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Historic Blacksmith Shop Mural

The “Hope for Tomorrow” mural commemorates the survival of a local landmark, a blacksmith shop with a history that dates to antebellum Falls Church.   Even more significantly, it features two men, one White and one Black, who operated that shop for a half century.  This building and its mural honor their success in running a successful business in the first half of the twentieth century and in establishing a bi-racial business partnership during the Jim Crow era.

The blacksmith shop, located behind The Falls Church, opened for business in 1850.  Its owner was William H. G. Lynch, and during the Civil War, the shop was a center of Confederate activity.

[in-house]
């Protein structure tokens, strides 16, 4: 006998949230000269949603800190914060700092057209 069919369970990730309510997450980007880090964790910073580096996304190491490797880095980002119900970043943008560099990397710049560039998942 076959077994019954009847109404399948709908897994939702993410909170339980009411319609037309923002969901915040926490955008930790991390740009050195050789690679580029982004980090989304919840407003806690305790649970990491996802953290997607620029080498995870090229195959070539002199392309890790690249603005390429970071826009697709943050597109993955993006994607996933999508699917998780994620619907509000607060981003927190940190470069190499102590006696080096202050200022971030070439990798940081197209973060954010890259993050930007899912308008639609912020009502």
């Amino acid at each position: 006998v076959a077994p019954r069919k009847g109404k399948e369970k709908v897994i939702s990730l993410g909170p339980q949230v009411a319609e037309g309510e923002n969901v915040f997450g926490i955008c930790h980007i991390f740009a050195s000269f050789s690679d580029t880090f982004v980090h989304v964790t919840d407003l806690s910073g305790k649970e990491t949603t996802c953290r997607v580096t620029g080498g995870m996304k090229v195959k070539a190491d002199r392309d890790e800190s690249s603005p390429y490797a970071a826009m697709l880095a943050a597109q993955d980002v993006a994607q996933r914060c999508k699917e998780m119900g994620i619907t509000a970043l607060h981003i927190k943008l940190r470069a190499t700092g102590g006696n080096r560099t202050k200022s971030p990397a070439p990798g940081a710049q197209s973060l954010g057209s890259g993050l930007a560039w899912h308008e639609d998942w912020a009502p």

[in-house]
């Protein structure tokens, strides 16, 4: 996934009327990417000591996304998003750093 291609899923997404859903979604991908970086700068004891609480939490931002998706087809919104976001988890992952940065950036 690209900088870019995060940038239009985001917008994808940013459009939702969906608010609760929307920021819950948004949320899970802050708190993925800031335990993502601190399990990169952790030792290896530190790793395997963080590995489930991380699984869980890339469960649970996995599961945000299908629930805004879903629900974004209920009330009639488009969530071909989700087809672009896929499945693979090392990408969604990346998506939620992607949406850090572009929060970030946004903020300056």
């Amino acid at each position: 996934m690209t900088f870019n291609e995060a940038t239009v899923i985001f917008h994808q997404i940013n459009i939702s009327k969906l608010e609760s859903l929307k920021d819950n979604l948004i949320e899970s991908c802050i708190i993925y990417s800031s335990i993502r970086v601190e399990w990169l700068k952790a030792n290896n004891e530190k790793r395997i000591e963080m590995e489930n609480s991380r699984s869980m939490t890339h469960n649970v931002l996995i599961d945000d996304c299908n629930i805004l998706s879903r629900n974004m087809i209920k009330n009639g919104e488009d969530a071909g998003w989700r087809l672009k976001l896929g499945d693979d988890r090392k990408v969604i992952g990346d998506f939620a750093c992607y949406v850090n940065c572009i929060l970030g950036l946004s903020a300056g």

In 1906, Robert Harmon, a White man, bought the shop.  He hired Henry Simms, a skilled African- American blacksmith, to work with him.  Simms, who worked in the shop for many decades, gained a reputation for his ease with and calm handling of nervous horses. Descendants of both men still live in the Falls Church area to this day. 


This mural is a testament to both men and to the continuing struggle for equality, justice, racial harmony, and respect.


The mural artist, David Barr, included historic and symbolic images in this work, including:

  • The flames, representing struggle as well the opportunity to ignite change

  • The horseshoe, a sign of the trade as well as good luck and fortune, reflects the relationship between the two men.

  • The jagged edges between images and the Black Lives Matter segment are reminders that the struggles continue.

This mural was realized through the partnership between the Tinner Hill Heritage Foundation and The Falls Church.  It is part of the Tinner Hill Mural Initiative, supported by the Community Foundation of Northern Virginia and other local and regional donors. 

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